So now the playful old standard, “Baby It’s Cold Outside,” is deemed offensive, while a certain Ms. Cardi B. is deemed “brilliant” and “creative” for crooning (or is it moaning?) about various and sundry parts of the female anatomy, on a family “holiday” television show. One might be tempted to call this a form of hypocrisy, but hypocrisy requires one to know and preach the good, but do otherwise. I am not sure that the Neo-Puritan is even capable of knowing the good. Nevertheless, the Neo-Puritans do view themselves as great social and cultural sanitizers, having now consigned “Merry Christmas” to the dustbin of offensiveness, they have turned the Holy Family into the Holy Migrants, they have decreed the term “White Christmas” as racist, and the list goes on and on. And on what authority do they do these things? Being gnostics, I suppose they are the only ones who know.
Why do the Neo-Puritans hate Christmas? They hate Christmas for many of the same reasons that they hate the South. At its essence, Christmas is the celebration of humanity’s need for a savior and God’s generous response in sending his only Son to share our nature, and redeem us through his sacrifice on the Cross. Thus the term Christmas, the Mass of Christ. All in all, pace my Baptist friends,the great feast is a bit more than just Jesus’s birthday, though the Neo-Puritans would still hate Christmas if it was just that. The feast of Christmas underscores human limitation and sinfulness, and God’s generous response to this human reality. As Saint Paul wrote in the eighth chapter of Romans, “For the expectation of the creature waiteth for the revelation of the sons of God.” (Vulgate) That is, all of God’s creation awaits the redemption of Christ which is the great promise of Christmas to those who serve Him. Neo-Puritans despise such talk of sin, human limits, divine revelation,and redemption.
Southerners, in general, have always possessed a clearer understanding of this reality. The Southerner did not go about seeking to build utopias, nor did he one day worship God, the next day Mammon, and the next day transgenderism. Like Adam of old, the traditional Southerner understood boundaries, limits, the important labor of ameliorating evil, and man’s helplessness in opposing evil without the grace of God. Nor did he lower himself to satanic depths by deciding that he knew better than God when it came to matters of good and evil. And he understood the very real consequences of sin. That is why Southerners viewed their country as a garden, and not some abstract planned, gated community called The City on the Hill. The garden was not always well-tended. So one goes out and pulls weeds, but one does not play the foolish game of calling weeds cotton and cotton weeds.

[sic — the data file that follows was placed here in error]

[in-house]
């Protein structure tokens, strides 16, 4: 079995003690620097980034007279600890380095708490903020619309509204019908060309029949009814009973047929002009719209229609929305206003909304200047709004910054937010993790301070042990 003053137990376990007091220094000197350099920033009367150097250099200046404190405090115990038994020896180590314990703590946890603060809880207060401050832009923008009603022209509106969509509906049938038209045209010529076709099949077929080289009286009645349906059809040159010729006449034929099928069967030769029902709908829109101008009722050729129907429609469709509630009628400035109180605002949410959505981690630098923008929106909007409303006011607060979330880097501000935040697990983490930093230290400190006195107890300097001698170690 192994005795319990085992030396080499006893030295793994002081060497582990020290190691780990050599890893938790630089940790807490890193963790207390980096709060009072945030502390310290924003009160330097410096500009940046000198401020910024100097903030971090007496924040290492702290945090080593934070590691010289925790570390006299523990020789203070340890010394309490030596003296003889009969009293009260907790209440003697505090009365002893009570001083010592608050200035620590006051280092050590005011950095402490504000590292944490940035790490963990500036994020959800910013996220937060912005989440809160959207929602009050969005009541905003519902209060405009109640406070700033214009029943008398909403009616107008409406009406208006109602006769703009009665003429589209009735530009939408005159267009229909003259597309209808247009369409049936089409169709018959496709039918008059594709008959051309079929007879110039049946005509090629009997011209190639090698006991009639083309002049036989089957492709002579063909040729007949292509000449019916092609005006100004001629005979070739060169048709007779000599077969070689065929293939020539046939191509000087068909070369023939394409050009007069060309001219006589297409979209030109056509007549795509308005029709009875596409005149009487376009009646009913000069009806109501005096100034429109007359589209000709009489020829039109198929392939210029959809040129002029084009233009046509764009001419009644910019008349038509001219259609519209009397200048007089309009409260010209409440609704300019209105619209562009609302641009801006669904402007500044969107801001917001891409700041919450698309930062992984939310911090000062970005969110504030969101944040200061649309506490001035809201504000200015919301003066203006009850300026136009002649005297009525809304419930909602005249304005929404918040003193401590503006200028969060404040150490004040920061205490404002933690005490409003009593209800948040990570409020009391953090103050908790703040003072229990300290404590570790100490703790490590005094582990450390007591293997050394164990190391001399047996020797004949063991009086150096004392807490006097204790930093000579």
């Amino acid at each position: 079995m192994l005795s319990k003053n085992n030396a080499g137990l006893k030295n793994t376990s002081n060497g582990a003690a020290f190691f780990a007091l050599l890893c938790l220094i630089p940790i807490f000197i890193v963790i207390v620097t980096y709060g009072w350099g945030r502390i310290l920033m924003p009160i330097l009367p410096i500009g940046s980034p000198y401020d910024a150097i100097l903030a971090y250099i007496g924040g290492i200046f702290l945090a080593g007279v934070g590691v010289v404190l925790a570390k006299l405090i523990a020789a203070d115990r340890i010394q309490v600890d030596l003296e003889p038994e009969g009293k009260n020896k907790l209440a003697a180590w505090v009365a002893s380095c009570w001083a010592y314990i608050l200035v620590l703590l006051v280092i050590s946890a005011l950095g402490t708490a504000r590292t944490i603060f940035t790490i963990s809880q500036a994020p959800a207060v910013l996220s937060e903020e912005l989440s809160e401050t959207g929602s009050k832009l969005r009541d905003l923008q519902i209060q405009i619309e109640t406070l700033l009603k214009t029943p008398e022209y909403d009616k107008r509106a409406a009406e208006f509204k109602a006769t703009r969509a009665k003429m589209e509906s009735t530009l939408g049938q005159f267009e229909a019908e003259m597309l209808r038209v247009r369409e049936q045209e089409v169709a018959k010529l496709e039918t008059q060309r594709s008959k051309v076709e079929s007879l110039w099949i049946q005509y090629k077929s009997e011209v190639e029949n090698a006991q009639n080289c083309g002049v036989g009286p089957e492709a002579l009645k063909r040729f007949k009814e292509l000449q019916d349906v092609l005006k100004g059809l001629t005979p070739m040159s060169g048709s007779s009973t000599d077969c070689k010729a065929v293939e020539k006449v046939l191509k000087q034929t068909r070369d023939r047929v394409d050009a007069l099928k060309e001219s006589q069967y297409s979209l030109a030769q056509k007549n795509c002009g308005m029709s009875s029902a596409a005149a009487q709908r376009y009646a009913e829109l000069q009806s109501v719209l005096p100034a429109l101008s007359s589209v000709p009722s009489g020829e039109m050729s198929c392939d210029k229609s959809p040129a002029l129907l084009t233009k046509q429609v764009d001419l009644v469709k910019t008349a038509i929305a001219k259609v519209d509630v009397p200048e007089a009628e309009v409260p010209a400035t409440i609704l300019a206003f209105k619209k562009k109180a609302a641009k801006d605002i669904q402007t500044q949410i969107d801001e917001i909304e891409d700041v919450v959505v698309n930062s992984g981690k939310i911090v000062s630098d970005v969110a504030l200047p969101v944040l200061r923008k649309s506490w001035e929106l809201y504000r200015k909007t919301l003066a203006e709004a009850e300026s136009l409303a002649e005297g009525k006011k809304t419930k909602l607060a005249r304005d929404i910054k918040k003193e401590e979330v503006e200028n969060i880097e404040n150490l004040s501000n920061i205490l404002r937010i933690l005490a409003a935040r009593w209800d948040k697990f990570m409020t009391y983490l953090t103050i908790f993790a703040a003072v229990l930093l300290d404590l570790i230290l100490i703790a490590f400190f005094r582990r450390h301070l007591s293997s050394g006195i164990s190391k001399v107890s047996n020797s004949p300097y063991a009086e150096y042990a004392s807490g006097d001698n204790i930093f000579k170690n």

So the traditional Southern Christmas is much more than a “happy holiday,” it is a joyous celebration that despite our sins and limitations, God so loved us he sent his only Son. This joy is present in the Masses and services of the holy feast. The super abundance of this divine joy spills over into Christmas morning hunts, family reunions, gift giving, stuffed hams and sweet potato casserole, and the singing of carols. It is neither a White Christmas nor a “winter holiday;” it is what the great South Carolina author, William Gilmore Simms described as a Golden Christmas. A Merry Christmas of hope and joy found under blue skies, soft southern breezes, and a warm sun. And as such it stands as a powerful rebuke to all dour, gloomy, and self-righteous Puritans, past and present.
About John Devanny
John Devanny holds a Ph.D. in American History from the University of South Carolina. Dr. Devanny resides in Front Royal, Virginia, where he writes, tends garden, and occasionally escapes to bird hunt or fly fish.. More from John Devanny